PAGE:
Neil Stevenson, commercial director and UK MD of Grafityp, the UK partner for Siser, offers tips on how to overcome the problem of heat pressing decorations onto polyester

When faced with transferring designs onto materials that scorch with too much heat, even the most experienced of us encounter problems. Polyester is one such material. With many heat-susceptible products and other technical fabrics now so popular, we need to take extra care to reduce the chances of marking the garment or products we are working with. 

Hi 5, as used on this Russell garment, is designed for quick, low temperature applications

If you’ve been keeping up with Grafityp on social media you will have seen the numerous Siser blogs that offer tips and tricks on our Siser HTV materials and how to apply them on to all kinds of materials and textiles. A common question we are asked is, “How can I apply HTV on items that are heat-sensitive fabrics, like 100% polyester, silk, rayon, etc, where the heat press can often mark, leaving a square or rectangular impression all around the applied area?”

If the garment or textile care label specifically calls for ‘no iron’ or a ‘cool iron’, it’s most likely because the material will discolour under high heat settings. This is the first warning to take care. Sometimes this discolouration is only temporary, but other times it can be permanent. It’s always better to test a spare garment first, or test press on an inconspicuous area of the garment , so you know exactly what you are dealing with before you start. 

Heat press

First of all, you need to make sure your press is up to the job and working correctly. When working with heat-sensitive fabrics, making sure that you are using accurate temperatures and correct pressures on your heat press is a must. We have seen it many times before where customers think that their temperature is set correctly, but in reality, it can be very different on some older presses. Check it out first, because bad tools = bad job. Next, take a look at materials that can be applied at lower temperatures. Products that work with lower application times and/or lower pressing temperatures can eliminate those horrible press marks we all dread.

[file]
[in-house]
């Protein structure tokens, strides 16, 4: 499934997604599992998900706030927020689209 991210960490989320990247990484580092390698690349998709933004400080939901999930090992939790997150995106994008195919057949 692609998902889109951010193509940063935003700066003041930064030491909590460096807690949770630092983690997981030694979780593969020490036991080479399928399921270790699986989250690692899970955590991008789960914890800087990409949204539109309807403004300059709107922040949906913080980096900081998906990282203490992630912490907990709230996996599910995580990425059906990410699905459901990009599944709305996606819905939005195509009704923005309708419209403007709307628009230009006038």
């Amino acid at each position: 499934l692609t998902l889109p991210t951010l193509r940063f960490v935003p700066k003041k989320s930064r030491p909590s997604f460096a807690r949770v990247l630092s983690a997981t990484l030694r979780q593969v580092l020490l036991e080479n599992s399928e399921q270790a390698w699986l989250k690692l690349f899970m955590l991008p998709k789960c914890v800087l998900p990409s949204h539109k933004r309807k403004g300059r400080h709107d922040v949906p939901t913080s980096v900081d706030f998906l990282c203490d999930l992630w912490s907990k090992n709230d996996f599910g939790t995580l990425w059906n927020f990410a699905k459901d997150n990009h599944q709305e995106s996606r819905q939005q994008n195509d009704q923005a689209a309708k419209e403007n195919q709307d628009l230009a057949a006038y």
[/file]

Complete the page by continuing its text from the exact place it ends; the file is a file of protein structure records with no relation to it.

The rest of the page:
Another big problem with polyester fabrics is that they have often been coloured using a sublimation dyeing process. This can cause all sorts of issues when you’re trying to then apply your printed design onto it. The dye that was used to colour the garment will start to bleed when heat is applied: basically, the heat reactivates the dye that was initially used to colour the textile, which ‘migrates’ into the printed ink film. When faced with this type of issue it is imperative that you use the best materials possible to overcome this problem. Lower application temperatures or the use of materials containing chemical blockers are the best solutions. Siser products such as Hi 5 and Ink Block PS LT will dramatically help to reduce your stress levels when working on these difficult projects. Both of these products are available in Cad-Cut for standard cutting and in printable options for machines such as Roland and Mimaki printers using eco-solvent inks.

Taking cover

We always recommend a heat transfer cover sheet for all your presses. This heat barrier is especially important when pressing these heat-sensitive materials. Heat transfer cover sheets oer heat-temperamental textiles such as polyester a layer of protection from the hot upper platen on your press. If you don’t have a cover sheet you can use a parchment paper or the shiny side of multipurpose paper. It is also possible to use heat press pillows to raise just the area of the material that needs to be pressed; the heat press pillows are available in various sizes. This works very well but the technique can be a little difficult to begin with and requires some practice. Printing on polyester can be a challenge, but by following these pointers you can say goodbye to those sleepless nights dreaming about press marks all over your polyester garments.